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Trends Ecol Evol. 2014 Mar;29(3):127-30. doi: 10.1016/j.tree.2014.01.001. Epub 2014 Jan 30.

Climate change, sea-level rise, and conservation: keeping island biodiversity afloat.

Author information

1
Ecologie, Systématique et Evolution, UMR CNRS 8079, University of Paris Sud, Orsay Cedex 91405, France. Electronic address: franck.courchamp@u-psud.fr.
2
CSIRO, Ecosystem Sciences, PMB 44, Winnellie, NT 0822, Australia.
3
University of Auckland, School of Biological Sciences and Department of Statistics, Private Bag 92019, Auckland 1142, New Zealand.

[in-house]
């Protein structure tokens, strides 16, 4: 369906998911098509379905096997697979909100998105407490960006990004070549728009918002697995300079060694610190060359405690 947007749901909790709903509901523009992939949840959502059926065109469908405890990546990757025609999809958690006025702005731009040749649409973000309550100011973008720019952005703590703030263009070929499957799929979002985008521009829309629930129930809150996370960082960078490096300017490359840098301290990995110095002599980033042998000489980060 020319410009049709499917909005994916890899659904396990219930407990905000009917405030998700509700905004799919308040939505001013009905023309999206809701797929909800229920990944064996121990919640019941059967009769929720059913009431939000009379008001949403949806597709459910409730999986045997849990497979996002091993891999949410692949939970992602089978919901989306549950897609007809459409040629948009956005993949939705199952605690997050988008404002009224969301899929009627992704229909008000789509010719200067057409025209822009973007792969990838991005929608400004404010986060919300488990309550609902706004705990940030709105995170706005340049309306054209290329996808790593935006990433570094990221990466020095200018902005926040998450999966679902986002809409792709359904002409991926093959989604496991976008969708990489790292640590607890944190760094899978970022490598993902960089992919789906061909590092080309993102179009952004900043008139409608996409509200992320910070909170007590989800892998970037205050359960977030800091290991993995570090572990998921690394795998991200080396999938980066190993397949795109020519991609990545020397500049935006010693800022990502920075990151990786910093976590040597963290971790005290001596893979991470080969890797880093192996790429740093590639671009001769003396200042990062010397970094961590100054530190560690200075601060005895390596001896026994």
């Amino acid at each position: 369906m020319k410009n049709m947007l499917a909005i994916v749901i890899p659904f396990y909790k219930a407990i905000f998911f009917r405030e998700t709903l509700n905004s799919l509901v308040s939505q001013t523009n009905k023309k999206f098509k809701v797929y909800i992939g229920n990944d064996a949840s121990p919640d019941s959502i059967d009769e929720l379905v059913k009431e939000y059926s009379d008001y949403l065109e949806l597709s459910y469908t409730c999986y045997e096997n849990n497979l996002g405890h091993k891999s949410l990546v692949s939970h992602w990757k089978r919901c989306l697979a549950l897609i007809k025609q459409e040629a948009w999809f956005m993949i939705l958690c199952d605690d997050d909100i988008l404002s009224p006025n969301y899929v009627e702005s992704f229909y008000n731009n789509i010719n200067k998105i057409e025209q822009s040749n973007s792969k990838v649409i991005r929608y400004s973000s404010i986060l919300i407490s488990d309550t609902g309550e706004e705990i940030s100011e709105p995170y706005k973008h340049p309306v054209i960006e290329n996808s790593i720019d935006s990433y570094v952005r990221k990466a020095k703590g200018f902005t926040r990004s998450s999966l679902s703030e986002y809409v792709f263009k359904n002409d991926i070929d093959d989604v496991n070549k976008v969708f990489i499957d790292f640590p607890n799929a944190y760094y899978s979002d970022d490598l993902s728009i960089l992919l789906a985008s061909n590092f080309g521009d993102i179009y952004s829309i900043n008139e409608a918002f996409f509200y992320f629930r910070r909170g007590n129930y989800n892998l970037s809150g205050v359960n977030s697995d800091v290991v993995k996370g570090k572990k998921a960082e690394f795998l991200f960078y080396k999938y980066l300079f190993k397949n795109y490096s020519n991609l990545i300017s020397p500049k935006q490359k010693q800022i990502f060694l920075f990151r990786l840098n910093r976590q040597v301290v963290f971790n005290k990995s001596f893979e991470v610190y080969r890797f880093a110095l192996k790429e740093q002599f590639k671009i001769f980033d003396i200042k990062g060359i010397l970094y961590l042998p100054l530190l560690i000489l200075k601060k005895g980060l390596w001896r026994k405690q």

4
Ecologie, Systématique et Evolution, UMR CNRS 8079, University of Paris Sud, Orsay Cedex 91405, France.

Abstract

Island conservation programs have been spectacularly successful over the past five decades, yet they generally do not account for impacts of climate change. Here, we argue that the full spectrum of climate change, especially sea-level rise and loss of suitable climatic conditions, should be rapidly integrated into island biodiversity research and management.

KEYWORDS:

climate change; climatic niche shift; island conservation; prioritization; sea-level rise

PMID:
24486005
DOI:
10.1016/j.tree.2014.01.001
[Indexed for MEDLINE]

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